Friday, February 15, 2013

What's the Remainder

Integer Operations, Remainder



What is the remainder when 9 is divided by 6?

When the positive integer n is divided by 6 the remainder is 3. What is the lowest possible value of n?

The positive number n is a two digit integer greater than 50 but less than 70. When n  is divided by 6 the remainder is 3, what are all the possible values for n?

When the integer n is divided by 8, the remainder is 3. What is the remainder if 6n is divided by 8?

When the positive integer h is divided by 8, the remainder is 2. What is the remainder when h + 9 is divided by 8?

When positive integer w is divided by 6, the remainder is 3. When positive integer t is divided by 6, the remainder is also 3. What is the remainder when the product of w and t is divided by 6?

When the positive integer k is divided by 7 the remainder is 4. What is the remainder when k + 4 is divided by 7?

When the positive integer k is divided by 7 the remainder is 4. When the positive integer j is divided by 7 the remainder is 3. What is the remainder when the product of k  and j is divided by 7?

When the positive two-digit integer n is divided by 9 the remainder is 3. When n is divided by 7 the remainder is 5. What is one possible value of n?

"Buy Your Score?" - What a Load of Bunk

A month or so ago, Jennifer Karan, the Executive Director of the SAT Program from the College Board, emailed me regarding an article about the SAT in the Baltimore Sun. As a SAT Tutor, I had to do a double take and see that the the executive in charge was actually reading my blog.  So I read the article she asked me to read. And then I did some research.

I have written and rewritten this article several times trying to not sound too harsh. Finally, here it is...

In a recent letter written to the Baltimore Sun, Carlene Buccino, a Columbia Student, claims that the paying $600 for a college test prep course earned her the decisive edge to gain admissions to the Ivy League.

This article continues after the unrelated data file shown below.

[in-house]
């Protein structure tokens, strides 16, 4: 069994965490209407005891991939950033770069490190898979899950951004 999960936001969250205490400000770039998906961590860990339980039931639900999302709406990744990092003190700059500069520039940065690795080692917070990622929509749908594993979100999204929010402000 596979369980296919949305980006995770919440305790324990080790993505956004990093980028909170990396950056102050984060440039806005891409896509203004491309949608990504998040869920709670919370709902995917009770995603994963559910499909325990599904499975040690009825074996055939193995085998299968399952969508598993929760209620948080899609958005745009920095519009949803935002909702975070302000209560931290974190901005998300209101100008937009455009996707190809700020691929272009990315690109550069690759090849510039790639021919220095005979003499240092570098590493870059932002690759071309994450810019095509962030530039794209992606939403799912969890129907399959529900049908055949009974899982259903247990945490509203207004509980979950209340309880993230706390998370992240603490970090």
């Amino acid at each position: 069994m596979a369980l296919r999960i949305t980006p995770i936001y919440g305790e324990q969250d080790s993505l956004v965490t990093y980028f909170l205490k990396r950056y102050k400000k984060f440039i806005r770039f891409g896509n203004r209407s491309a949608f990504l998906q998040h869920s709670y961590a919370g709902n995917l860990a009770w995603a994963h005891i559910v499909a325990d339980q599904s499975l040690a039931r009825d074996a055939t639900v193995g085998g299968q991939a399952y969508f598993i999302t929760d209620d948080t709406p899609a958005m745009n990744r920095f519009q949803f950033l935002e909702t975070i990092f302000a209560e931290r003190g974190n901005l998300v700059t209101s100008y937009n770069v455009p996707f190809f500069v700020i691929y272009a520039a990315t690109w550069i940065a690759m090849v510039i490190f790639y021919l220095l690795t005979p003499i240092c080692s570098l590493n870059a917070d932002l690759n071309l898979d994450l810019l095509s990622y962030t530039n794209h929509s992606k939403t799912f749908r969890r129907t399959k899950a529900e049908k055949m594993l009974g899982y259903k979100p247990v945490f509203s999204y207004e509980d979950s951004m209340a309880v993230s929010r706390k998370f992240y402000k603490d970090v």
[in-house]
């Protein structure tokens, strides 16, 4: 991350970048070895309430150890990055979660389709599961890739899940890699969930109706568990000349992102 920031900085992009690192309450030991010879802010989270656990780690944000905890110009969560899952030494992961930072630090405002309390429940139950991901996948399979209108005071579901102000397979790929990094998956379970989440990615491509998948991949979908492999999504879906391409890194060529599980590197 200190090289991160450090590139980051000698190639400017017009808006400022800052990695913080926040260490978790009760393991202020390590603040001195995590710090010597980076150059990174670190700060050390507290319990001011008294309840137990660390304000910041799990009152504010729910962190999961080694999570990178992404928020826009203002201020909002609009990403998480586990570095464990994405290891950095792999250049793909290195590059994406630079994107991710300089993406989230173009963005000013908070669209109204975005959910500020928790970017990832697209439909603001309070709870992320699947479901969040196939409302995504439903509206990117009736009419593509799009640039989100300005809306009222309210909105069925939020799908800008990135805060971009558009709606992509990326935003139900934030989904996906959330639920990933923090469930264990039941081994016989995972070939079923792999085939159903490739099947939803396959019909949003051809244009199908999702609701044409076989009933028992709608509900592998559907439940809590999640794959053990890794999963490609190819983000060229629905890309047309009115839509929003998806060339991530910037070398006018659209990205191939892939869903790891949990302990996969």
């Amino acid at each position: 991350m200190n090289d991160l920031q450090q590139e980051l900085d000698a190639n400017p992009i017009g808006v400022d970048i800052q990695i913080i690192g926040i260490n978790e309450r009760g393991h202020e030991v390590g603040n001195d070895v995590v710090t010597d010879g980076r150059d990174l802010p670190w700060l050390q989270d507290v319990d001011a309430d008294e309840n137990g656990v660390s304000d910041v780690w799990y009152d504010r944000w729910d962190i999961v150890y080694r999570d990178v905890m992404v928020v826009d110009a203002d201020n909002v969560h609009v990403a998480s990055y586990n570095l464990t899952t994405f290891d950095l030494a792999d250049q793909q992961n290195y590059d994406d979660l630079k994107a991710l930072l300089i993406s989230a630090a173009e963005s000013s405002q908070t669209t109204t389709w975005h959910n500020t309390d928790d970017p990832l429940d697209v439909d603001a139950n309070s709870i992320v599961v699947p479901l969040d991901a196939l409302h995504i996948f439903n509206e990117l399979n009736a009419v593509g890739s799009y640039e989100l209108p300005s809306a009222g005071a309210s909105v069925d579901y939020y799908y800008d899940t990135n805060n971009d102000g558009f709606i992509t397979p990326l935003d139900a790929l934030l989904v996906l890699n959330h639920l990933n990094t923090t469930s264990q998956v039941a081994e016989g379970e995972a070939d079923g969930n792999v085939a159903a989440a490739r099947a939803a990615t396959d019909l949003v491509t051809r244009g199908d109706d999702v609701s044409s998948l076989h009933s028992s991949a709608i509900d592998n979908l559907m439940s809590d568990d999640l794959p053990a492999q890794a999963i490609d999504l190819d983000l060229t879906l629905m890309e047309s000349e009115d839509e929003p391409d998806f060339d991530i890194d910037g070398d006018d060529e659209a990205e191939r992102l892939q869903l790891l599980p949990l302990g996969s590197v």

What a load of nonsense.

I have read Ms. Buccino's letter and am both amazed and horrified that such a well-educated young lady could even begin to think this way. I suggest she compare the history of higher education in America to her own proposal.

Let's take a look at the facts:
1. SAT Scores are not the sole factor in gaining admissions into ANY college, let alone Columbia, ranked among the best in the world [#11 in WORLD rankings of 2012, US News]. Standardized admissions tests are only a part of the process. Nothing in this world is perfect, but standardized college admissions testing is about as fair as a system can be designed. Millions of students can be compared on at least something that is the same. And that in an amazingly short period of time at exceptionally low costs.

2. Standardized tests may get your foot in the door, but that is as far as it can get you. Schools also consider many other factors: your academic resume, your transcript, your high school's reputation, your extra's, your parents' influence - yes, I said it, your parents' influence. Are you a wealthy legacy with the engineering building named after your grandfather? Carlene did NOT get into Columbia solely on her SAT. She probably is from a very wealthy neighborhood and her admission to the Baltimore School for the Arts (BSA, class of 2012) was by audition. Carlene - did your parents pay for lessons and did you put in years of practice to master your skill that allowed you into the one of the best public schools in one of worst school districts in America?